By Chris Martin & Jeff Burk
DRO File Photos

Editor’s note: In part three of our continuing series documenting and honoring the achievements of only the drivers and tuners that make about half of the nearly 200 current inductees in the International Drag Racing Hall of Fame. We again want to stress that we are doing this for no other reason other than to expose readers who may be unfamiliar with the accomplishments of these fine men and women. At the same time we are also listing the names and accomplishments of some men and women who perhaps could be in that hall.

In our next installment we will wrap this up with a final list of inductees and a few more men and women we think warrant some consideration.


Ongais was a racer’s racer who Don Prudhomme once described as the toughest driver he faced on a weekly basis in the 1960s. He won the 1963 AHRA Winternationals (on a coin flip), the 1964 NHRA Winternationals Top Gas title and, a little later that year, beat Tony Nancy for the Drag News Top Gas No. 1 spot in his Dragmaster Chassis entry. In 1965, he switched to Top Fuel aboard the Broussard-Garrison-Davis dragster and later the Honda of Wilmington entry. In the Honda car, Ongais was runner-up to Mike Snively in Roland Leong’s “Hawaiian” dragster in the Top Fuel final at the ’66 NHRA Nationals. He enjoyed his greatest year in 1969 where from January 1 through July 1 he racked up a 55-2 win-loss mark in Funny Car aboard Mickey Thompson’s Mach-1 Mustang (shown), winning the NHRA Stardust National Open, NHRA Springnationals, Bakersfield, and the Detroit AHRA Grand American. He won the 1969 NHRA Nationals Funny Car title on Labor Day Weekend, and on Sept. 14 clocked a controversial 6.96 (first “six”) while winning a match race at AHRA’s Kansas City International Dragway.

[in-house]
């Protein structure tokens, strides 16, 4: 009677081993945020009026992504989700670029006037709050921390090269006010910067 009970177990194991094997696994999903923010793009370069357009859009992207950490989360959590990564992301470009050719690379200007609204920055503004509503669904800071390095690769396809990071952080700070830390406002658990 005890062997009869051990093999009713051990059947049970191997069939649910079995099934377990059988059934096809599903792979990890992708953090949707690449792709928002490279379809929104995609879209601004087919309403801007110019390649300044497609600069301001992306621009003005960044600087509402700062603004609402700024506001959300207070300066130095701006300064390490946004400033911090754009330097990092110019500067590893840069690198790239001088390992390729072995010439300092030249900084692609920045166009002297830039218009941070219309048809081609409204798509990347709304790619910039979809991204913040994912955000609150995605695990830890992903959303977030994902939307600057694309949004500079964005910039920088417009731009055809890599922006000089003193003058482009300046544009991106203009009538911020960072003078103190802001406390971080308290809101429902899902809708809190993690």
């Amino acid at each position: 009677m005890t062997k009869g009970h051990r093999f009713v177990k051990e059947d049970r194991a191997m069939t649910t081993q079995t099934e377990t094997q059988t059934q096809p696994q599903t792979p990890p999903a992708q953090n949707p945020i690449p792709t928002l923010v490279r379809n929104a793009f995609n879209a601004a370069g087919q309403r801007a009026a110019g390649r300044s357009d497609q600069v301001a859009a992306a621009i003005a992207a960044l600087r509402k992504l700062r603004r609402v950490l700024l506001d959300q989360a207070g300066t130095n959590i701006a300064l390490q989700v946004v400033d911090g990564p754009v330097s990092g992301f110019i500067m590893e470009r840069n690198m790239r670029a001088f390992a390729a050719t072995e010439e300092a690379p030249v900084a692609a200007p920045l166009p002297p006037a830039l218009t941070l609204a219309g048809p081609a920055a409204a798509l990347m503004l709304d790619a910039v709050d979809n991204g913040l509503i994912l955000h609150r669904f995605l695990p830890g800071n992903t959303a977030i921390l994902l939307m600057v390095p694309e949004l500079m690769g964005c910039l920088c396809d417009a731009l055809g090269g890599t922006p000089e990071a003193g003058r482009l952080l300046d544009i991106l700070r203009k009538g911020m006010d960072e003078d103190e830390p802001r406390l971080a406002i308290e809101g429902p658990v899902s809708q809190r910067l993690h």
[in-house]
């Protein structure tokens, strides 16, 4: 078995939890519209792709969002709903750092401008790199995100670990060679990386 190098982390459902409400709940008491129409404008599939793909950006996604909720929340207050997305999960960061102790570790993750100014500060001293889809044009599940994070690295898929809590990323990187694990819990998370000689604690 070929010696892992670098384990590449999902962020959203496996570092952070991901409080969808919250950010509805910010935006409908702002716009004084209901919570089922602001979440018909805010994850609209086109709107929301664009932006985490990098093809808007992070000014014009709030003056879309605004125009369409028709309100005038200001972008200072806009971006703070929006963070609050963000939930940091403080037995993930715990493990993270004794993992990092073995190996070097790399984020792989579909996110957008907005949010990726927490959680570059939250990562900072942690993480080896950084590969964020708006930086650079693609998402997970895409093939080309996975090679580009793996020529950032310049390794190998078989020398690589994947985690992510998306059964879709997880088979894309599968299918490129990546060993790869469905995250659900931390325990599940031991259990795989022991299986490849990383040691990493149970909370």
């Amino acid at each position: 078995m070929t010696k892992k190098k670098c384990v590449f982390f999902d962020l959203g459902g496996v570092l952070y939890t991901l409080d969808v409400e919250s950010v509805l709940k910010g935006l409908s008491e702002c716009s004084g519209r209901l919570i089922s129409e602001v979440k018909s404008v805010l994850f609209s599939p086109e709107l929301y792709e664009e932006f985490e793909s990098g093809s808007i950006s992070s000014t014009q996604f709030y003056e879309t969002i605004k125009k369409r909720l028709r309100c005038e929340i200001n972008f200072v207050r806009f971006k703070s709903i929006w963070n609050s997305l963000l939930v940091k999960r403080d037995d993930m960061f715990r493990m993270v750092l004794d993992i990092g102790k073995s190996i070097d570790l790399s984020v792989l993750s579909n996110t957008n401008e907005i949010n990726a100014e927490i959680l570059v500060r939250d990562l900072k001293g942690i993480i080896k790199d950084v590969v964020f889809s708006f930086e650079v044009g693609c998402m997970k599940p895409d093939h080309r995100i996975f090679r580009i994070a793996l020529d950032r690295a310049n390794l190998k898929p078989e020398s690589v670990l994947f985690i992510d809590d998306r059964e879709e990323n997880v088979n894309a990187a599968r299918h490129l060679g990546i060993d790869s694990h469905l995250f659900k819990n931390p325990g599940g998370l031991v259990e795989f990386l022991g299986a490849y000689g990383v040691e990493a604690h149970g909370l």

He raced from 1969 through mid-1974, whereupon he retired to go Indy car racing.


Despite suffering two car-destroying crashes in 1984, Gary Ormsby went on to win that season’s NHRA Top World Championship. Ormsby originally got rolling in Top Fuel in 1964 with Roy Baumgartner’s “Vagabonds” Car Club Top Fueler. He stayed around for a few years and then retired, briefly returning in 1979-1981, and then not returning until 1983 when he debuted a new Al Swindahl-built, Lee Beard-wrenched dragster that won the Popular Hot Rodding Magazine Championships. Before succumbing to cancer Ormsby racked up a total of 15 career NHRA national event wins.


The Sand Springs, Oklahoma driver originally established his rep with a blown and injected, twin-motored, inline Top Gas dragster that was the Top Eliminator runner-up at the 1962 AHRA Nationals. Osborn’s greatest years were 1967 and 1968 when he won back-to-back NHRA Top Fuel World Championships on the strength of consecutive NHRA World Finals Top Fuel victories. In 1968, Osborn drew raves when he beat Tom “the Mongoose” McEwen’s Tirend Activity Booster Top Fueler in a one-shot $14,000 winner-takes-all Top Fuel match at Orange County.


Copyright 1999-2006, Drag Racing Online and Autographix